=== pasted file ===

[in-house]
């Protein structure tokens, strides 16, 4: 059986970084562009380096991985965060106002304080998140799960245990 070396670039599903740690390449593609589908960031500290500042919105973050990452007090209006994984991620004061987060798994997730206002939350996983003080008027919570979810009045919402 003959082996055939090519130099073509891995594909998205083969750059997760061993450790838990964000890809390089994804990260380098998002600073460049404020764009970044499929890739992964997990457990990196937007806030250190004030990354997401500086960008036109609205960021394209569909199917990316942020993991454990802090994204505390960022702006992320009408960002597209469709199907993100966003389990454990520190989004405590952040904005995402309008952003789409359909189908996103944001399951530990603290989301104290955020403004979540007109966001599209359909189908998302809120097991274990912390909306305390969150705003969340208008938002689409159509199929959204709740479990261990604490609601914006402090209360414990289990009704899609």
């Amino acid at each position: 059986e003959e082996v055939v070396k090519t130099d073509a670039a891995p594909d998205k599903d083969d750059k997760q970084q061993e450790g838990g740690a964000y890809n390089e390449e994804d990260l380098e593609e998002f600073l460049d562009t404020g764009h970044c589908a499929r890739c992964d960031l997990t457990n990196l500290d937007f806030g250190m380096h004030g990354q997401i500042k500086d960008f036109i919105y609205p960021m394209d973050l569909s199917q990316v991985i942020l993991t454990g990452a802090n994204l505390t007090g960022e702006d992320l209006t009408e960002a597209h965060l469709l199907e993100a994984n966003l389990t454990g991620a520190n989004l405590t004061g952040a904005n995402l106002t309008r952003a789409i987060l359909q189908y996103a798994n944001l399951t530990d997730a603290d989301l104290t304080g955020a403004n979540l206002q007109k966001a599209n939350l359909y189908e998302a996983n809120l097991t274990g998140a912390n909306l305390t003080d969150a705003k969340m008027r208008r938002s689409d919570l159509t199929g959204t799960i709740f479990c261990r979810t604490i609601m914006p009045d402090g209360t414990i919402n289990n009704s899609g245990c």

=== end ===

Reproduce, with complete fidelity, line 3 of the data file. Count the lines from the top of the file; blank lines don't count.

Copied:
């Amino acid at each position: 059986e003959e082996v055939v070396k090519t130099d073509a670039a891995p594909d998205k599903d083969d750059k997760q970084q061993e450790g838990g740690a964000y890809n390089e390449e994804d990260l380098e593609e998002f600073l460049d562009t404020g764009h970044c589908a499929r890739c992964d960031l997990t457990n990196l500290d937007f806030g250190m380096h004030g990354q997401i500042k500086d960008f036109i919105y609205p960021m394209d973050l569909s199917q990316v991985i942020l993991t454990g990452a802090n994204l505390t007090g960022e702006d992320l209006t009408e960002a597209h965060l469709l199907e993100a994984n966003l389990t454990g991620a520190n989004l405590t004061g952040a904005n995402l106002t309008r952003a789409i987060l359909q189908y996103a798994n944001l399951t530990d997730a603290d989301l104290t304080g955020a403004n979540l206002q007109k966001a599209n939350l359909y189908e998302a996983n809120l097991t274990g998140a912390n909306l305390t003080d969150a705003k969340m008027r208008r938002s689409d919570l159509t199929g959204t799960i709740f479990c261990r979810t604490i609601m914006p009045d402090g209360t414990i919402n289990n009704s899609g245990c």